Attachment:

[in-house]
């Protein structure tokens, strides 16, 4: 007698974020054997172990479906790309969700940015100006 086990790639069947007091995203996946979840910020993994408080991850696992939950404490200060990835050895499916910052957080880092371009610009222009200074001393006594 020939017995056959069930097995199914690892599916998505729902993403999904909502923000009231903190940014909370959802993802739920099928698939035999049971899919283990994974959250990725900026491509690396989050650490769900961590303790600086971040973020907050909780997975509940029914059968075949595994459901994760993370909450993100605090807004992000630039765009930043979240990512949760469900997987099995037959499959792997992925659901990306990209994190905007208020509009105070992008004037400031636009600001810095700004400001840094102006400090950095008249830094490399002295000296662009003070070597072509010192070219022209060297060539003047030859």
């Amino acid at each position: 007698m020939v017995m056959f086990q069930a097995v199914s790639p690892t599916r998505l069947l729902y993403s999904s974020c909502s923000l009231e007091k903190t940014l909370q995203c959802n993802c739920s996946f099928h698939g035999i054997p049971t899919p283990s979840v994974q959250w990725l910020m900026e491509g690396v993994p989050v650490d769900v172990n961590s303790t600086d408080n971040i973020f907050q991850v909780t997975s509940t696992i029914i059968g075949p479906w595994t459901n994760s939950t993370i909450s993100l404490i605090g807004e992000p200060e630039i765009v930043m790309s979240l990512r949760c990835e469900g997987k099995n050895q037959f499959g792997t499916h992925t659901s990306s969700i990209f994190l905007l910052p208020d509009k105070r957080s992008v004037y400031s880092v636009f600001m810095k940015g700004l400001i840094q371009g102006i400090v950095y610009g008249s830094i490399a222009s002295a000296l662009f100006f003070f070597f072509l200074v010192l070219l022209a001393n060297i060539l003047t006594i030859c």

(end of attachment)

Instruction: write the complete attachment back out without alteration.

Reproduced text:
[in-house]
């Protein structure tokens, strides 16, 4: 007698974020054997172990479906790309969700940015100006 086990790639069947007091995203996946979840910020993994408080991850696992939950404490200060990835050895499916910052957080880092371009610009222009200074001393006594 020939017995056959069930097995199914690892599916998505729902993403999904909502923000009231903190940014909370959802993802739920099928698939035999049971899919283990994974959250990725900026491509690396989050650490769900961590303790600086971040973020907050909780997975509940029914059968075949595994459901994760993370909450993100605090807004992000630039765009930043979240990512949760469900997987099995037959499959792997992925659901990306990209994190905007208020509009105070992008004037400031636009600001810095700004400001840094102006400090950095008249830094490399002295000296662009003070070597072509010192070219022209060297060539003047030859």
């Amino acid at each position: 007698m020939v017995m056959f086990q069930a097995v199914s790639p690892t599916r998505l069947l729902y993403s999904s974020c909502s923000l009231e007091k903190t940014l909370q995203c959802n993802c739920s996946f099928h698939g035999i054997p049971t899919p283990s979840v994974q959250w990725l910020m900026e491509g690396v993994p989050v650490d769900v172990n961590s303790t600086d408080n971040i973020f907050q991850v909780t997975s509940t696992i029914i059968g075949p479906w595994t459901n994760s939950t993370i909450s993100l404490i605090g807004e992000p200060e630039i765009v930043m790309s979240l990512r949760c990835e469900g997987k099995n050895q037959f499959g792997t499916h992925t659901s990306s969700i990209f994190l905007l910052p208020d509009k105070r957080s992008v004037y400031s880092v636009f600001m810095k940015g700004l400001i840094q371009g102006i400090v950095y610009g008249s830094i490399a222009s002295a000296l662009f100006f003070f070597f072509l200074v010192l070219l022209a001393n060297i060539l003047t006594i030859c």